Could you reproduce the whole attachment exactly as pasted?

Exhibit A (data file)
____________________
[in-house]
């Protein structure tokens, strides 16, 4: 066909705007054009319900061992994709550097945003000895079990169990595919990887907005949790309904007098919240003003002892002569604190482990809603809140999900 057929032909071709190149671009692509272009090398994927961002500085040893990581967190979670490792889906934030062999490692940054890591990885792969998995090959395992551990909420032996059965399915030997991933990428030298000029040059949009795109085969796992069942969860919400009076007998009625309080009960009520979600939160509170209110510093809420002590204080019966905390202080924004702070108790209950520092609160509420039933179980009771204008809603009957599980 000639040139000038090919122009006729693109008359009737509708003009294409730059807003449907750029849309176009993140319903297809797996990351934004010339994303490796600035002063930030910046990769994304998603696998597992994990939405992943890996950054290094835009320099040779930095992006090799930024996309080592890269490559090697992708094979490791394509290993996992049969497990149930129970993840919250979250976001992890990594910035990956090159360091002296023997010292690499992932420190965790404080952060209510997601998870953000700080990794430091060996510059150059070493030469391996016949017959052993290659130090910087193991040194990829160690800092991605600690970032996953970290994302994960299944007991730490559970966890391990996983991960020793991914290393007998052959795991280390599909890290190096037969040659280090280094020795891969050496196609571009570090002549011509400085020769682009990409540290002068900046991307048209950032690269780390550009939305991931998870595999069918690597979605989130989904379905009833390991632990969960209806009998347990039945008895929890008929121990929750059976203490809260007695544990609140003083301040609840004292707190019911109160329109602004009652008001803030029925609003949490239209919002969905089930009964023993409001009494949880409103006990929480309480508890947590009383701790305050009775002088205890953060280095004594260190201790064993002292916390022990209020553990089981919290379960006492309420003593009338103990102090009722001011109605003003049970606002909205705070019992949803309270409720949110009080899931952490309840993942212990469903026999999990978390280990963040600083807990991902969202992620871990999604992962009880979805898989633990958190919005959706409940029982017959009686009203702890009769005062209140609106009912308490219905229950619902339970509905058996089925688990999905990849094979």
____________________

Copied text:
[in-house]
């Protein structure tokens, strides 16, 4: 066909705007054009319900061992994709550097945003000895079990169990595919990887907005949790309904007098919240003003002892002569604190482990809603809140999900 057929032909071709190149671009692509272009090398994927961002500085040893990581967190979670490792889906934030062999490692940054890591990885792969998995090959395992551990909420032996059965399915030997991933990428030298000029040059949009795109085969796992069942969860919400009076007998009625309080009960009520979600939160509170209110510093809420002590204080019966905390202080924004702070108790209950520092609160509420039933179980009771204008809603009957599980 000639040139000038090919122009006729693109008359009737509708003009294409730059807003449907750029849309176009993140319903297809797996990351934004010339994303490796600035002063930030910046990769994304998603696998597992994990939405992943890996950054290094835009320099040779930095992006090799930024996309080592890269490559090697992708094979490791394509290993996992049969497990149930129970993840919250979250976001992890990594910035990956090159360091002296023997010292690499992932420190965790404080952060209510997601998870953000700080990794430091060996510059150059070493030469391996016949017959052993290659130090910087193991040194990829160690800092991605600690970032996953970290994302994960299944007991730490559970966890391990996983991960020793991914290393007998052959795991280390599909890290190096037969040659280090280094020795891969050496196609571009570090002549011509400085020769682009990409540290002068900046991307048209950032690269780390550009939305991931998870595999069918690597979605989130989904379905009833390991632990969960209806009998347990039945008895929890008929121990929750059976203490809260007695544990609140003083301040609840004292707190019911109160329109602004009652008001803030029925609003949490239209919002969905089930009964023993409001009494949880409103006990929480309480508890947590009383701790305050009775002088205890953060280095004594260190201790064993002292916390022990209020553990089981919290379960006492309420003593009338103990102090009722001011109605003003049970606002909205705070019992949803309270409720949110009080899931952490309840993942212990469903026999999990978390280990963040600083807990991902969202992620871990999604992962009880979805898989633990958190919005959706409940029982017959009686009203702890009769005062209140609106009912308490219905229950619902339970509905058996089925688990999905990849094979």